Warning: Use of undefined constant ‘DISABLE_WP_CRON’ - assumed '‘DISABLE_WP_CRON’' (this will throw an Error in a future version of PHP) in /nfs/c12/h02/mnt/225260/domains/insidepulse.com/html/wp-config.php on line 102

Warning: Use of undefined constant ‘true’ - assumed '‘true’' (this will throw an Error in a future version of PHP) in /nfs/c12/h02/mnt/225260/domains/insidepulse.com/html/wp-config.php on line 102
Escape to Witch Mountain – DVD Review | Inside Pulse

Escape to Witch Mountain – DVD Review

escape_to_witch_mountain_dvd

In the 1970s, Disney released a lot of live-action movies. Some of them were memorable, but most of them were forgettable. But for every Scandalous John or The Million Dollar Duck, or The Biscuit Eater, there is a Bedknobs and Broomsticks or The World’s Greatest Athlete or The Apple Dumpling Gang. However, perhaps the most beloved family classic from Disney during this time was Escape to Witch Mountain. And with a new Race To Witch Mountain, starring Dwayne “The Rock” Johnson, currently appearing in a theater near you, it’s only natural that Walt Disney Home Entertainment would re-release this family classic and its sequel on new special edition DVDs.

In Escape To Witch Mountain, Tony and Tia Malone (Ike Eisenmann and Kim Richards, respectively) are arriving at their new home following the death of their adoptive parents. They have various mental abilities, including clairvoyance, levitation, telekinesis (with the help of a harmonica), molecular reconstruction, and the ability to communicate with animal. They keep these powers themselves for fear of being labeled as outcasts. One day, Tia has a vision that saves Lucas Deranian (Donald Pleasance) from a terrible car accident. Deranian and his boss, the mega-rich Aristotle Bolt (Ray Milland) have been searching for such kids, and they move in, manipulating paperwork to gain custody of Tony and Tia. Luckily, the kids catch on, and escape and end up hiding in a Winnebago camper driven by a crusty old widower named Jason O’Day (Eddie Albert). The trio then flee into the woods upon the discovery of a map leading to a nearby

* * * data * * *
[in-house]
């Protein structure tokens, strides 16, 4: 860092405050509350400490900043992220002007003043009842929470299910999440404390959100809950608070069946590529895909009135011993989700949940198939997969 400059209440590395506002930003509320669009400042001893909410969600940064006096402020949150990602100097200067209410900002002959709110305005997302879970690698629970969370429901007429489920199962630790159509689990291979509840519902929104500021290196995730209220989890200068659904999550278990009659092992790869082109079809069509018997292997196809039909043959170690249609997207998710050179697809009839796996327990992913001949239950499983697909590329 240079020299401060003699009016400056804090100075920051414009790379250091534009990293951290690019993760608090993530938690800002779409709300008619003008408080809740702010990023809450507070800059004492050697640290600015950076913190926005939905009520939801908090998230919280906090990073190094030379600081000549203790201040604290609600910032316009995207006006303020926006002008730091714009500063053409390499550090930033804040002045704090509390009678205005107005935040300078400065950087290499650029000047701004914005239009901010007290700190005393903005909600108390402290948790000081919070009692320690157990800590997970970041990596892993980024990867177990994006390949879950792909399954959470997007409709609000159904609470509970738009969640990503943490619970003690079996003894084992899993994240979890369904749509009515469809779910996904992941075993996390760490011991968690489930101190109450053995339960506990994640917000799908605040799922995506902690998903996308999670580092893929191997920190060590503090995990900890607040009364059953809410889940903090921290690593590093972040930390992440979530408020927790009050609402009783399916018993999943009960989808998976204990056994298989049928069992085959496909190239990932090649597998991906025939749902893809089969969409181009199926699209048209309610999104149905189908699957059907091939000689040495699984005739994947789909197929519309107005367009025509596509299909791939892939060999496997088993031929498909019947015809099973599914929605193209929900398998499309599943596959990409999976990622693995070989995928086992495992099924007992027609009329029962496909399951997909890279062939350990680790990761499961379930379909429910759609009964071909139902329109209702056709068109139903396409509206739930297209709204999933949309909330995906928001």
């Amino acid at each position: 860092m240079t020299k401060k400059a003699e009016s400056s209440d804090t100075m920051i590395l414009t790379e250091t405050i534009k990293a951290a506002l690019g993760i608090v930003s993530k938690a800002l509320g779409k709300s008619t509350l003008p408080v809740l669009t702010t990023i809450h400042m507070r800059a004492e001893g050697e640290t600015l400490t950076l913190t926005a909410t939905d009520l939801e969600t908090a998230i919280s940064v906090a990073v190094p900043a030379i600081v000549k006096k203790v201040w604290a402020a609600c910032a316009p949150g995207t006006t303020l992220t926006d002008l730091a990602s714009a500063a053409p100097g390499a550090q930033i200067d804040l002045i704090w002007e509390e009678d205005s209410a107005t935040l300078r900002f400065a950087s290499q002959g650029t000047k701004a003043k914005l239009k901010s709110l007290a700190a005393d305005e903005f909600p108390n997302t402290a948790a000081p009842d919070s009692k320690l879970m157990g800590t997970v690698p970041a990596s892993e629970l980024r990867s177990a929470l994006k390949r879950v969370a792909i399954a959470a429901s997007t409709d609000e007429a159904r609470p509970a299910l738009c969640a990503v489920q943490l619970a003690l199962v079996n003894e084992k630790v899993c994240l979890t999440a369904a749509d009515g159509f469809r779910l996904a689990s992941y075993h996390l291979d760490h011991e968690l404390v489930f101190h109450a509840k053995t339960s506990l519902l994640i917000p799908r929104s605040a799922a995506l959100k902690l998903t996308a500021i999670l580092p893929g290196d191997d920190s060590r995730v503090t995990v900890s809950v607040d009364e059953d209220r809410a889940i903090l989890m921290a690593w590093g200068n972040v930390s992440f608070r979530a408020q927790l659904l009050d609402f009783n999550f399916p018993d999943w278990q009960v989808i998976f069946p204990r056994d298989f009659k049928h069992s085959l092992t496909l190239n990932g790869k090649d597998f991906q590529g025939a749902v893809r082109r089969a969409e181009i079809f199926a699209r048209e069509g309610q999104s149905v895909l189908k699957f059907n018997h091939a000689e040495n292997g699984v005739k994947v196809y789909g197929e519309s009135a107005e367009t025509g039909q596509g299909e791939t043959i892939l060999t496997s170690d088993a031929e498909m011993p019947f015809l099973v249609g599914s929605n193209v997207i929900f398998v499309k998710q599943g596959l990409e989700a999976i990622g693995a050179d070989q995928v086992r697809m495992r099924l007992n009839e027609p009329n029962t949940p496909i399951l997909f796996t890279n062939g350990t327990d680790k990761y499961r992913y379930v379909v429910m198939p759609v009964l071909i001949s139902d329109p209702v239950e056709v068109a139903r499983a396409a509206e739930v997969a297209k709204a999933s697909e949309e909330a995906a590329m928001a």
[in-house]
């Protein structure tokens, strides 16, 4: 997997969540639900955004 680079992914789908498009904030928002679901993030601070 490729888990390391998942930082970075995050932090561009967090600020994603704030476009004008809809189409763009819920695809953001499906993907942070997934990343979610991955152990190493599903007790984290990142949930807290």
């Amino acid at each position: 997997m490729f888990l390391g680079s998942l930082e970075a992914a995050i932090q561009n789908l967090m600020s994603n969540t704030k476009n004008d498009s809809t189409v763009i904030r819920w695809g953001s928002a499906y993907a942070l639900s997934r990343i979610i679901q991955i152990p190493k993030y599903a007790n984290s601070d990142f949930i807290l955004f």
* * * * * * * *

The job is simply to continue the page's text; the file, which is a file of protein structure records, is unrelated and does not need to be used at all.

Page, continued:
mountain.

For a Disney film, the script isn’t that bad, but it’s not that great either. The story does start to lose some steam towards the end, but overall this a good mystery/action/comedy film. But what helps immensly is the comedy is not forced or caused by the wacky antics of a stupid villain. Most of the laughs are as a result of the children’s stunts, like when they break out of jail. Some of the best moments are watching these kids outsmart everyone. Surprisingly, the visual effects hold up; no computers needed for this film as most special effects are good enough to keep the film moving. There is only one instance, towards the end of the film, where you would consider any of these effects as being so awful and laughable. That being said, you won’t be “wowed” by anything you will see during this film. It will be fun to compare this film to the many CGI-special effects used in the new Race To Witch Mountain film.

What makes this film really work is the likable cast and a story that kids can relate to. The leading starring kids, Ike Eisenmann and Kim Richards are charismatic and easy to root for. The villains are also intriguing in their own ways. About the only weak spot is Eddie Albert’s performance. He does a good enough job that he doesn’t hurt the whole film, but he often times just seems to be “going through the motions”. But again what kid growing up didn’t want to have the same “super powers” that these kids have in this film.